A twenty-inch feather with black bars. Stones I’ve picked up.
An acorn with its cap beside it like a cup.
Chunks of gypsum from a mine I explored,
a postcard of a heron—eye glittering, not bored.
Pens and pencils nestled in a metal box.
A magnifying glass for peering at flowers and rocks.
A clump of lichen, gray-blue, smelling like smoke.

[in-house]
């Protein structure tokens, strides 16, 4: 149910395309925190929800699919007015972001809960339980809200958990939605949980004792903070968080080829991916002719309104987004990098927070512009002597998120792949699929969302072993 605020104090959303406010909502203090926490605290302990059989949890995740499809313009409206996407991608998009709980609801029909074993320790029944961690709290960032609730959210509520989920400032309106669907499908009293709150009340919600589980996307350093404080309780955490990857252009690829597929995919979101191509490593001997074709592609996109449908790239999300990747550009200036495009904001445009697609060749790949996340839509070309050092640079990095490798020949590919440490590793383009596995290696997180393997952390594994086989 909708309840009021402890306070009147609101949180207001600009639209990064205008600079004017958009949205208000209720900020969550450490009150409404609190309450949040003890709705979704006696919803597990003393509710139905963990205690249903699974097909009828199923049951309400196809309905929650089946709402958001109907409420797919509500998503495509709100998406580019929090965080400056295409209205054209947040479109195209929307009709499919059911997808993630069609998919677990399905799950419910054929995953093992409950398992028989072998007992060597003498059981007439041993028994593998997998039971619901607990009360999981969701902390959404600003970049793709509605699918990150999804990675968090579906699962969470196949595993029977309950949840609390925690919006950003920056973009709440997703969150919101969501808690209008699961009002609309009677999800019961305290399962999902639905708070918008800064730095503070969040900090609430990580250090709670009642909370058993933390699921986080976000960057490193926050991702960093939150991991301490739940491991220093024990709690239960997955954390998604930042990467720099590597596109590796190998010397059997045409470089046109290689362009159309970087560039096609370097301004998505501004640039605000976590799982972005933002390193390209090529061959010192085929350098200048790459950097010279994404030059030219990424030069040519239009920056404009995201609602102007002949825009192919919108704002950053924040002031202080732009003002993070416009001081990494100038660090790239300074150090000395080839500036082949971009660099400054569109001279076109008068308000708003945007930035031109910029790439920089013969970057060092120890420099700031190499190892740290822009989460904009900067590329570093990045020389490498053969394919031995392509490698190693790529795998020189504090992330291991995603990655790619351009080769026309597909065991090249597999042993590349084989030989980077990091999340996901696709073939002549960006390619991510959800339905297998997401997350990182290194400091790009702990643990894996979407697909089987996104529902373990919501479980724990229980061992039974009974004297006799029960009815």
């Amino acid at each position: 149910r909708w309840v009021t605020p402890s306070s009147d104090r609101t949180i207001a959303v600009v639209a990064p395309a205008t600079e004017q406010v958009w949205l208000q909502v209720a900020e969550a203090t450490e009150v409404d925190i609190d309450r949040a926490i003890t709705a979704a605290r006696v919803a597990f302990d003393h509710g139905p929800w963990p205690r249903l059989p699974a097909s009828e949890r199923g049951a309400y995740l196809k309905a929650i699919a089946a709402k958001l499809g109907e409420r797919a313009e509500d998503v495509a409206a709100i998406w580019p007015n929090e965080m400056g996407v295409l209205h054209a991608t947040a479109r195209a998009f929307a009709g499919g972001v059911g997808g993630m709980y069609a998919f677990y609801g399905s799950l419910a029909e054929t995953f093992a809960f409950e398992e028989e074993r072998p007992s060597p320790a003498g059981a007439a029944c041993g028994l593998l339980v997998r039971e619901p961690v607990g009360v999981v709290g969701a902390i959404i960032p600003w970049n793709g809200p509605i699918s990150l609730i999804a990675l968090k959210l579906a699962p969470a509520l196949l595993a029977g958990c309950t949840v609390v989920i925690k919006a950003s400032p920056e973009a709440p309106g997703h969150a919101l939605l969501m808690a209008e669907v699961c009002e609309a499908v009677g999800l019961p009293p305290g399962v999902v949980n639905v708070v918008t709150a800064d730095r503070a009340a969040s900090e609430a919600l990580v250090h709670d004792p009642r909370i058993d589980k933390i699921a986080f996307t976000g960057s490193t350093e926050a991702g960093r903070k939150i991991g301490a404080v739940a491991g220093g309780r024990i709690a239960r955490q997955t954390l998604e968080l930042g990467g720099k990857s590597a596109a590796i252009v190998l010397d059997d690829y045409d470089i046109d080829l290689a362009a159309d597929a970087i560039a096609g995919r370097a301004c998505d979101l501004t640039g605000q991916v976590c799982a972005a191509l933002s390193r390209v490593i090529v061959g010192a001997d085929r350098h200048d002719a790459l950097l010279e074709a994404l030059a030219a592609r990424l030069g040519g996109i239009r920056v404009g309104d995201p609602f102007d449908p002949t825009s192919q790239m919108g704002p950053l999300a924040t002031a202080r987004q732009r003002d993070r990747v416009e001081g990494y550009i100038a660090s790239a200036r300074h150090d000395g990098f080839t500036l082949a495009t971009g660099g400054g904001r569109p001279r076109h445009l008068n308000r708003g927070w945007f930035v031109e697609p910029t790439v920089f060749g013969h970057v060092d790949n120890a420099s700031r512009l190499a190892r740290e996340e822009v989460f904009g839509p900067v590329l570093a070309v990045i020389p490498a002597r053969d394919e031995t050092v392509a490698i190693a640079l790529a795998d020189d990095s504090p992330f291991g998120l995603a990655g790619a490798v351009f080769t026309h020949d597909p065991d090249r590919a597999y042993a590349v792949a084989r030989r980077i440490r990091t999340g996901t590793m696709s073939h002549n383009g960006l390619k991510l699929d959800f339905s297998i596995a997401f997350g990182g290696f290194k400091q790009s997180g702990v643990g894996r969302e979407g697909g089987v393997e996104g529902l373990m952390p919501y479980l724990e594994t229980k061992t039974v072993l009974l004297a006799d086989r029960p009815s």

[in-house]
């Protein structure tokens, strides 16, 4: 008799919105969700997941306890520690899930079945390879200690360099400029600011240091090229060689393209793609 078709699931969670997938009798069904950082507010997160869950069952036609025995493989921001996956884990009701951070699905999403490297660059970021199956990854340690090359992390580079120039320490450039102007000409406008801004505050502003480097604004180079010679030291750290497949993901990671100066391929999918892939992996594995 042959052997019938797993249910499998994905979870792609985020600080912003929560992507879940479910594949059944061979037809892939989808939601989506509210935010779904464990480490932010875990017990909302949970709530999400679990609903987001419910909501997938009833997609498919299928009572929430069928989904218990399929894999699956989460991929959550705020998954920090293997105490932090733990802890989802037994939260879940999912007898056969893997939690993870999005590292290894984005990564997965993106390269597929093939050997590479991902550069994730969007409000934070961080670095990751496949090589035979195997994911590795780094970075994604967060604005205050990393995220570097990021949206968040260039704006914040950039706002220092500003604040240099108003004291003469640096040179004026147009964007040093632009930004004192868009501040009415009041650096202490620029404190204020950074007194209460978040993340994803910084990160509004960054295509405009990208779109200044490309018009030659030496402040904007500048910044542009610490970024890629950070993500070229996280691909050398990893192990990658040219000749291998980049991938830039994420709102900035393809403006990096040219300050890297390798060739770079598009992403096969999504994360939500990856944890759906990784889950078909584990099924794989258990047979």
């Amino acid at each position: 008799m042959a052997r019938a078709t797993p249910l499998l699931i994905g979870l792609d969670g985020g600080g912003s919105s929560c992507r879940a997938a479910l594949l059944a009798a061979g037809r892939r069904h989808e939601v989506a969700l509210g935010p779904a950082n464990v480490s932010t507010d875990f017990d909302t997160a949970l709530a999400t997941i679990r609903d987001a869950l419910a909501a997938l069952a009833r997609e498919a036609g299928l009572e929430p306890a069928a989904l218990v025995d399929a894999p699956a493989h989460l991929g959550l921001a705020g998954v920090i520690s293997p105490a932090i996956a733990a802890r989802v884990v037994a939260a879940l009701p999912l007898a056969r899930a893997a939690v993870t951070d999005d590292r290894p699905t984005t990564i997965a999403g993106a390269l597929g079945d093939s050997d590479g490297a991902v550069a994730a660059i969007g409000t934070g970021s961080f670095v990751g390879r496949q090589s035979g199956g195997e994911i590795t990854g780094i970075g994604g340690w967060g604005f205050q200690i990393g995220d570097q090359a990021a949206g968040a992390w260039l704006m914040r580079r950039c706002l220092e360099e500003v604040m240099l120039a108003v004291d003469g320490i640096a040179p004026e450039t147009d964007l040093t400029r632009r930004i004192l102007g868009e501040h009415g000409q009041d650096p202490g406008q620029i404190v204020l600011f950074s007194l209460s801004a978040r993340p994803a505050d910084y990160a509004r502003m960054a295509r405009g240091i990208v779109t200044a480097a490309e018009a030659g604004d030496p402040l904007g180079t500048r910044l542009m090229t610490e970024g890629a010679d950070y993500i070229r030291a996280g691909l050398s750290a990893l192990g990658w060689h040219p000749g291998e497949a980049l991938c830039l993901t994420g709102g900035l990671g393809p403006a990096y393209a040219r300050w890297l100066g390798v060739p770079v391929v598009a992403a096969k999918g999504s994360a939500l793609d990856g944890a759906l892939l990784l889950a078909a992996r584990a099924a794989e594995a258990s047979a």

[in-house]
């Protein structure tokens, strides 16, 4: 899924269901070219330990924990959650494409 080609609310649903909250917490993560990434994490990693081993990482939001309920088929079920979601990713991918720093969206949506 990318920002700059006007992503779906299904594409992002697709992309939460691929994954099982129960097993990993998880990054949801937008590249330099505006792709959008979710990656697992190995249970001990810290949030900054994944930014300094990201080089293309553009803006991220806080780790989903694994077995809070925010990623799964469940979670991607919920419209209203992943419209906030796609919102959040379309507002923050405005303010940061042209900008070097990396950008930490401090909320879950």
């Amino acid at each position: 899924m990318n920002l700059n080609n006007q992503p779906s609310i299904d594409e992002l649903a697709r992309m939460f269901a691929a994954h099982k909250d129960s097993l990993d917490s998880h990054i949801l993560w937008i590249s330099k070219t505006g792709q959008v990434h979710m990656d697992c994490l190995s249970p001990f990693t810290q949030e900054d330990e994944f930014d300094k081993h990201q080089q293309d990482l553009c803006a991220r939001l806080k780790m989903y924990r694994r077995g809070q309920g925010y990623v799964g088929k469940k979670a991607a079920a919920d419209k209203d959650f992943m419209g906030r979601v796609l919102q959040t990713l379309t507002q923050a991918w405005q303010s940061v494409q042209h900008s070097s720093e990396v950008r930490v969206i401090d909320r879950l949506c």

One pressed leaf with a black spot—from an eighty-foot oak.
Dusty gold wing of a half-eaten moth—
so slender it wriggled in, hid under a cloth.
A three-pronged branch tip—with unopened buds.
Whatever ripe swelling, they ended up duds.
Ahead through the glass stand our woods going bare—
pine needles, dappled ground, color smearing the air.
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